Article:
Alternatively you may have a Shogun who does have experience and can give you direction as well as take counsel to fight the war but they too may be hamstrung by their emperor who holds them back. The idea here is that like it or not, whether you are literally in ancient Japan or the corporate boardroom today you are always reporting to someone and taking their orders. This is the key here, that while the Ninja may have basic orders they also were given greater purview on tactics and mission parameters and we, the hapless Samurai are not. We are governed by our corporate masters and to go outside the rules is to be let go. Remember this Blue Team Samurai as you prosecute your daily battles against the adversary who laughs at rules.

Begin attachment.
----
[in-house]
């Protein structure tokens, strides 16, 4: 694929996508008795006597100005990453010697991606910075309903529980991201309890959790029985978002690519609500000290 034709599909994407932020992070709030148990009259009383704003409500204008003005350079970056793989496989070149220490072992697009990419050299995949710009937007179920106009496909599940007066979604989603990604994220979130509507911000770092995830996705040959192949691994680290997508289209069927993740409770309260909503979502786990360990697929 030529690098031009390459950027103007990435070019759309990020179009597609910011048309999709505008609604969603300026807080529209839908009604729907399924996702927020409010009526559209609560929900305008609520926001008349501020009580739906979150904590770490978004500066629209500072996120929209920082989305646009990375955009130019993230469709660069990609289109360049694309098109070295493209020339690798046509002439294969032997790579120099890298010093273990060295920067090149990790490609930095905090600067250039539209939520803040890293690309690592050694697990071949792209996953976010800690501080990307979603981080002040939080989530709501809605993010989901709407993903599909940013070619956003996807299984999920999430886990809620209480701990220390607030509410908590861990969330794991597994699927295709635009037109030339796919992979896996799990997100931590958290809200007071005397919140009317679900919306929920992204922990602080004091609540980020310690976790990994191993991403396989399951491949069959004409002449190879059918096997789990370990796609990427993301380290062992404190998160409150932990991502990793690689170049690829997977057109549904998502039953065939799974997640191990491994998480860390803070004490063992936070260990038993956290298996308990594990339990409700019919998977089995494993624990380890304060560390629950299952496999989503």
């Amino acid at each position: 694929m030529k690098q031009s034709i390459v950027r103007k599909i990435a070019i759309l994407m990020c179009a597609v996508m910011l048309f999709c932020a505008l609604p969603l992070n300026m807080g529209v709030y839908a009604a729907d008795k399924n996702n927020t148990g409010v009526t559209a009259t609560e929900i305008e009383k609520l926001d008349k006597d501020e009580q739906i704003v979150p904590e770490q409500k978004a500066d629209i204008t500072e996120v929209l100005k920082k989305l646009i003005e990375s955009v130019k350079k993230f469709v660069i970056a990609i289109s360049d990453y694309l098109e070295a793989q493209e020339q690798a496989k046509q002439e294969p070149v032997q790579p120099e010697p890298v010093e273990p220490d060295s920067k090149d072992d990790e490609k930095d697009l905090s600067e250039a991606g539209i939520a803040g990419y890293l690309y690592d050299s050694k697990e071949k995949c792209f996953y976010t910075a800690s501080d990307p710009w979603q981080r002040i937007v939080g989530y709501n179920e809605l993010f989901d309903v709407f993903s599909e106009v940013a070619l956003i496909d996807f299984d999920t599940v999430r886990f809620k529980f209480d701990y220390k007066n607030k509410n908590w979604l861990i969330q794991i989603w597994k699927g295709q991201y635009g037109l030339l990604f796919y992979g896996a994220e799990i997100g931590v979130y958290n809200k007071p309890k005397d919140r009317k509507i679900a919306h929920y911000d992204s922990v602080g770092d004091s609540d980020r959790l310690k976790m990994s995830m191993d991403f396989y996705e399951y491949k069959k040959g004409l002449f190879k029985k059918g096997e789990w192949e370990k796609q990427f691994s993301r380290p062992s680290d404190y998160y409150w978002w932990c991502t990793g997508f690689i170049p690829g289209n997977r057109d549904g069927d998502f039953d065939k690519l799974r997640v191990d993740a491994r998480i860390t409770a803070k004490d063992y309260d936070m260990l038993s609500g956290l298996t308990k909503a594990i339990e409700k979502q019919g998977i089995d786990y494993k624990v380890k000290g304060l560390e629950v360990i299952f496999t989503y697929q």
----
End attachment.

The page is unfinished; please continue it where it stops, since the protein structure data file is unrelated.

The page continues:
The last designation I would have you consider is the Infosec Ronin. The Ronin are master-less Samurai who often became more NInja than anything else historically. Some of these Ronin were in reality still Samurai but using the tactics of the Ninja to win the day for their Shogun but this was not the norm. In today’s world I would consider the consultant to be a Ronin. A consultant goes from job to job and does the bidding of the master of the day and in fact may have the latitude to tell the master that they are wrong. A Ronin may in fact operate as a Ninja primarily because they have no set master and this is rather liberating.